Checking Our Family’s Email – Is It OK?

949308_arroba.jpgOne of my guilty pleasures is reading WifeAdvice, a blog where a married couple debates and comments on various marital practices. It’s kind of silly, kind of snarky, and often insightful.

Todays post asks, “Is it OK to read your spouse’s email or text messages?”

I have my own answer. But I’d like to ask you a bigger question:

“Is it OK to read any family member’s email or text messages?”

Are the rules different for kids and spouses? Why or why not?

My kids aren’t old enough to have email or do text messaging. They use my email address and phone when they do. But the day will come. I’m curious what you all have to say on the matter.

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13 Responses to “Checking Our Family’s Email – Is It OK?”

  1. Tana Says:

    I’m anxious to hear your answer.

    My answer? Generally we don’t read each other’s email, but if we need to we can. My husband doesn’t read my blog, but if he wanted to, I would have nothing to hide. It may not be very interesting to him, but it’s my blog – I write about what’s interesting to me.

    On one side, you have over-policing – I have better things to do than read my husband’s email, and there’s nothing I need to see in them, really. On the other side, you have excess privacy. If you have things you need to hide (other than the occasional surprise), you probably have a problem.

    I really want to hear your answer, though. You have such well thought out opinions.

    Patiently waiting…

  2. suburbancorrespondent Says:

    Children are not adults, and they still need to be taught responsible use of computer communications. My teen daughter knows that I have access to her e-mail account and can read it at any time. Why? Because that makes her more aware of what she is sending off into the wilds of the Internet. E-mail communication is not private, by any stretch of the imagination; and that is a message I want ingrained on her psyche. I actually rarely read it.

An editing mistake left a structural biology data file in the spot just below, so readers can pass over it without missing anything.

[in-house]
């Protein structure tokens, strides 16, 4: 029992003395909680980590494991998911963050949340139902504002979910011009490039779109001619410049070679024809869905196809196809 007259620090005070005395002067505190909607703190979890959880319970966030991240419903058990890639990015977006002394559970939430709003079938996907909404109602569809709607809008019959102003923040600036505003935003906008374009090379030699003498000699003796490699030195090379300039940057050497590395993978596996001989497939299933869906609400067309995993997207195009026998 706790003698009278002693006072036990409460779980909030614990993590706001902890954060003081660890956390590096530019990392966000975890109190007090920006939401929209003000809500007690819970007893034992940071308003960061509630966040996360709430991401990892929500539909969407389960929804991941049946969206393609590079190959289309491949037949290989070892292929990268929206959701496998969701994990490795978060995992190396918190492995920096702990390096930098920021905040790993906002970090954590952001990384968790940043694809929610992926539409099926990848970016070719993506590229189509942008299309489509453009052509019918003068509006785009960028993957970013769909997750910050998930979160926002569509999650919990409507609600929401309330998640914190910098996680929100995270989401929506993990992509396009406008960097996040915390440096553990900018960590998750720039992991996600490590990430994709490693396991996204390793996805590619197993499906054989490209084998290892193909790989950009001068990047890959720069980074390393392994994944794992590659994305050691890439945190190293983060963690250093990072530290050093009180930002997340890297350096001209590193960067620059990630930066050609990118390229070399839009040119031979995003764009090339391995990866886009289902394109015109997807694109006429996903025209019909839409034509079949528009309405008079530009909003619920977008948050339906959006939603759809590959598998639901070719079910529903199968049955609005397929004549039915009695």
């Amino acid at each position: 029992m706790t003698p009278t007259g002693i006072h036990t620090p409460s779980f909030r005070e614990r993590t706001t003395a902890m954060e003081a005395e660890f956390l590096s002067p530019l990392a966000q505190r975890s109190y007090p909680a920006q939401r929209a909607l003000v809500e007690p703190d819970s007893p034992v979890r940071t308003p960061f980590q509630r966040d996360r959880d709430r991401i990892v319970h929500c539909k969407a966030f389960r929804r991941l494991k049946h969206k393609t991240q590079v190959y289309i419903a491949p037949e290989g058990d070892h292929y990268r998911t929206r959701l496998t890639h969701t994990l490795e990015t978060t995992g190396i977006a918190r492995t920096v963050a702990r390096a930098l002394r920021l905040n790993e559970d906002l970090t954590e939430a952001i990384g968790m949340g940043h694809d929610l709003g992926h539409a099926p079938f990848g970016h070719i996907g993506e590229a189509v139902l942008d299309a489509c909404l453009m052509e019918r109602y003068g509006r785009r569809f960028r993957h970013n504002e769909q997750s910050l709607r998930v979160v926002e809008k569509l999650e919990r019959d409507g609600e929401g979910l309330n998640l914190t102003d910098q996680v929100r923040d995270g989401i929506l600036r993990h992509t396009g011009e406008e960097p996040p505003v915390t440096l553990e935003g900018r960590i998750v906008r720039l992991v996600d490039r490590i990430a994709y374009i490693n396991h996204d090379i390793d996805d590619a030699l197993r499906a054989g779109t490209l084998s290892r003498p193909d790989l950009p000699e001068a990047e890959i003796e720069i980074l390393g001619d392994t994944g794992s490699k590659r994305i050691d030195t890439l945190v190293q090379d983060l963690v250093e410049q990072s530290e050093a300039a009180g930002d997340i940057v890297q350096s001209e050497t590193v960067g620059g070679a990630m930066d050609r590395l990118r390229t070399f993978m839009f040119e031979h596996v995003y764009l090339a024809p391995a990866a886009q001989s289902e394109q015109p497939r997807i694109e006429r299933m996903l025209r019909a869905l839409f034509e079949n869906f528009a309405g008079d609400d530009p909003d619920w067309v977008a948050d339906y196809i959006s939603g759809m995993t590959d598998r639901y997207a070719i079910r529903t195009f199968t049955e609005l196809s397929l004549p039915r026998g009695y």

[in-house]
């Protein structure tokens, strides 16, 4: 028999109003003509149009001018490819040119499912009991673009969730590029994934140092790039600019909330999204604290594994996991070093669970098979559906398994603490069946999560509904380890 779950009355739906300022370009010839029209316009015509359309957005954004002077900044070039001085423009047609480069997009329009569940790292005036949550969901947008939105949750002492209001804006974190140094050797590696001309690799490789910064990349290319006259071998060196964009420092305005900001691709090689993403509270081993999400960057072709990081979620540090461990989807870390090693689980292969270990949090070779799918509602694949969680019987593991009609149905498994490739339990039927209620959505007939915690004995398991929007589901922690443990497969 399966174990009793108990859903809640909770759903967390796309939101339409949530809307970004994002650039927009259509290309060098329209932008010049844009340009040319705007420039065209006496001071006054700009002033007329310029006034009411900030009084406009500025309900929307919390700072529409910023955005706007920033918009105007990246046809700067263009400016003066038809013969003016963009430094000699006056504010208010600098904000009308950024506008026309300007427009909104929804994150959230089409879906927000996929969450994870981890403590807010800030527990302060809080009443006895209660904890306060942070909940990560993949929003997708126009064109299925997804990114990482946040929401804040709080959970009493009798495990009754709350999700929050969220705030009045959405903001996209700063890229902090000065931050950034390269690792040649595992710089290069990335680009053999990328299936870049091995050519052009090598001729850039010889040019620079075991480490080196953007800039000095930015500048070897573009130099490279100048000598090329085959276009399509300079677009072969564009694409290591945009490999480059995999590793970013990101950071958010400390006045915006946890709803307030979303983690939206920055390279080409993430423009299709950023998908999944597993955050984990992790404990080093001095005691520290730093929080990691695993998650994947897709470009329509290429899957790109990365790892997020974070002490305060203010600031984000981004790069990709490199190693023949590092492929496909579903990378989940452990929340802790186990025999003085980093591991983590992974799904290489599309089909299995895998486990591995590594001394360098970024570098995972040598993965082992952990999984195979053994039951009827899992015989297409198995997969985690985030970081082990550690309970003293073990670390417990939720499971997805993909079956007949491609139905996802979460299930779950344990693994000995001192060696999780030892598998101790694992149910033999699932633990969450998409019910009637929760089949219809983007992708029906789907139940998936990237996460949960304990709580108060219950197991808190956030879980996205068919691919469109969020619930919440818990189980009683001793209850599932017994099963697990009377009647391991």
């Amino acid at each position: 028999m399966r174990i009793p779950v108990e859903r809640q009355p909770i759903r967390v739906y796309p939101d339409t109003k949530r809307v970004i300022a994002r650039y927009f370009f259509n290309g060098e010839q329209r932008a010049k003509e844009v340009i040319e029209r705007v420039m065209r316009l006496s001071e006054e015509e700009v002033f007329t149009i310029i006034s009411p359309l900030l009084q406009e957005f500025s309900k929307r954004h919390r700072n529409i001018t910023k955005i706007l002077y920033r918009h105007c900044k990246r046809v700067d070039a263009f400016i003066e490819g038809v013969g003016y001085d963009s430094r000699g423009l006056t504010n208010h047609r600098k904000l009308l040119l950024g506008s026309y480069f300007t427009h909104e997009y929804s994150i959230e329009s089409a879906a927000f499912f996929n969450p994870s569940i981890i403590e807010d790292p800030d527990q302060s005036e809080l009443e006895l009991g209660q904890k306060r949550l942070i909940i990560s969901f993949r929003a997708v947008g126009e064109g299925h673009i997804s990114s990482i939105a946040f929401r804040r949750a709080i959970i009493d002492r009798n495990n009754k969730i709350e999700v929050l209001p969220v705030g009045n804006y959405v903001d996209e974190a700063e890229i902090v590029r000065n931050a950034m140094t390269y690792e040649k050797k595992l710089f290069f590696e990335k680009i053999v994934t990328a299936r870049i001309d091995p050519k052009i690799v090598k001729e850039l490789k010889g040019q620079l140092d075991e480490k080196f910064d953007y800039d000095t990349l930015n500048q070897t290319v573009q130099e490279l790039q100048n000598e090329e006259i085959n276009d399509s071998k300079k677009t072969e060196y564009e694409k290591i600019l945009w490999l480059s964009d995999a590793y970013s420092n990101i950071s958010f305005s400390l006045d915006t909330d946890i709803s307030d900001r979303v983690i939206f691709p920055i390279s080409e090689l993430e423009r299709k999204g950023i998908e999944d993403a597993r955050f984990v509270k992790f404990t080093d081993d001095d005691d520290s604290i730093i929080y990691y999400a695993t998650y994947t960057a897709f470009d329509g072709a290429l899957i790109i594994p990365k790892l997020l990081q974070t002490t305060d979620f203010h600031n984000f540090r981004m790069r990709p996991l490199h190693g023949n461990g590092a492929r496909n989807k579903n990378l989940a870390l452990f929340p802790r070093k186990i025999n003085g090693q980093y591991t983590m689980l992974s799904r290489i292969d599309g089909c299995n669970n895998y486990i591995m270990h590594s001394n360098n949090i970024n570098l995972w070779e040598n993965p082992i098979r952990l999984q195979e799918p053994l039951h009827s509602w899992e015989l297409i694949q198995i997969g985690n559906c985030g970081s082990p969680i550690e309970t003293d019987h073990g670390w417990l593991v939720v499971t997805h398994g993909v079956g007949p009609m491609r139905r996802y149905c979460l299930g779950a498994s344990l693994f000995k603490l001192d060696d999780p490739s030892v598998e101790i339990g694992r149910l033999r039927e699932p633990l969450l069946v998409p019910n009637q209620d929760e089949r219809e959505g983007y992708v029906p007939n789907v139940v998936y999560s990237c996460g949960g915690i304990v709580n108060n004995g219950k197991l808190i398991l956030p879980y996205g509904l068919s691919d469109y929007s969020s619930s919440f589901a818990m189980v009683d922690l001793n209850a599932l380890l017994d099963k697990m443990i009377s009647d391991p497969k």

And when I post on my blog, I imagine everyone in the world (and, more to the point, absolutely everyone I know) reading it. I wouldn’t publish anything on the Web that did not pass that test.

  3. Stephanie Says:

    I don’t read the spouse’s emails and he doesn’t read mine because of the boredom factor — as long as the kids are making reasonable educational progress and my other projects don’t take over the house AGAIN, he couldn’t care less about what I blather on about. I have the sneaking suspicion that he actively avoids my blogs. And geez, he tells me enough about the difference between that piece of music gear vs. this other piece of gear without the foggiest notion that after 18 years I still Do Not Retain this knowledge. Read his emails? Can I have a side order of bamboo-skewering?